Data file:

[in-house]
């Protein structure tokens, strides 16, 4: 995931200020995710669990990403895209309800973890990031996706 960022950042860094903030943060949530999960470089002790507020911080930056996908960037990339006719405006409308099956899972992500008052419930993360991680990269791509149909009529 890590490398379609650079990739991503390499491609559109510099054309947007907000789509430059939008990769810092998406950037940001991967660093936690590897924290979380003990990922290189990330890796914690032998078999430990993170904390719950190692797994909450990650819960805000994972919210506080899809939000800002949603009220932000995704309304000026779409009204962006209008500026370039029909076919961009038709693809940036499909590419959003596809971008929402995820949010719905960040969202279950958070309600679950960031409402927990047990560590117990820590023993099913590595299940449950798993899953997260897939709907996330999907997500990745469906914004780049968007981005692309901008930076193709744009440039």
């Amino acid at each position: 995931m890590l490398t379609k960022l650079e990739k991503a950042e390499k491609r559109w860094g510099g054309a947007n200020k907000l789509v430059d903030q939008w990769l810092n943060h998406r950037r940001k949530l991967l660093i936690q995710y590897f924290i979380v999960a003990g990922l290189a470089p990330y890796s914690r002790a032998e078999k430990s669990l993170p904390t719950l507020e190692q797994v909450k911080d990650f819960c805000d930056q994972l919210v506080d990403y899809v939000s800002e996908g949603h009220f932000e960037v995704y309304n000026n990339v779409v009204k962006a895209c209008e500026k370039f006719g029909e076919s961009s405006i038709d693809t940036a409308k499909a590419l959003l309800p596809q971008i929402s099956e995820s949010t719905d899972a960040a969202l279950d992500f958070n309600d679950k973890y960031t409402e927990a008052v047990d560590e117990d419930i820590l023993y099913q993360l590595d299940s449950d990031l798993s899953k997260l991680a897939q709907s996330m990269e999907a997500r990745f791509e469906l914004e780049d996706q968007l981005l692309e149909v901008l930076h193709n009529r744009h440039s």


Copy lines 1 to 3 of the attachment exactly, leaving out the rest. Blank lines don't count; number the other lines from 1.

[in-house]
């Protein structure tokens, strides 16, 4: 995931200020995710669990990403895209309800973890990031996706 960022950042860094903030943060949530999960470089002790507020911080930056996908960037990339006719405006409308099956899972992500008052419930993360991680990269791509149909009529 890590490398379609650079990739991503390499491609559109510099054309947007907000789509430059939008990769810092998406950037940001991967660093936690590897924290979380003990990922290189990330890796914690032998078999430990993170904390719950190692797994909450990650819960805000994972919210506080899809939000800002949603009220932000995704309304000026779409009204962006209008500026370039029909076919961009038709693809940036499909590419959003596809971008929402995820949010719905960040969202279950958070309600679950960031409402927990047990560590117990820590023993099913590595299940449950798993899953997260897939709907996330999907997500990745469906914004780049968007981005692309901008930076193709744009440039």
């Amino acid at each position: 995931m890590l490398t379609k960022l650079e990739k991503a950042e390499k491609r559109w860094g510099g054309a947007n200020k907000l789509v430059d903030q939008w990769l810092n943060h998406r950037r940001k949530l991967l660093i936690q995710y590897f924290i979380v999960a003990g990922l290189a470089p990330y890796s914690r002790a032998e078999k430990s669990l993170p904390t719950l507020e190692q797994v909450k911080d990650f819960c805000d930056q994972l919210v506080d990403y899809v939000s800002e996908g949603h009220f932000e960037v995704y309304n000026n990339v779409v009204k962006a895209c209008e500026k370039f006719g029909e076919s961009s405006i038709d693809t940036a409308k499909a590419l959003l309800p596809q971008i929402s099956e995820s949010t719905d899972a960040a969202l279950d992500f958070n309600d679950k973890y960031t409402e927990a008052v047990d560590e117990d419930i820590l023993y099913q993360l590595d299940s449950d990031l798993s899953k997260l991680a897939q709907s996330m990269e999907a997500r990745f791509e469906l914004e780049d996706q968007l981005l692309e149909v901008l930076h193709n009529r744009h440039s």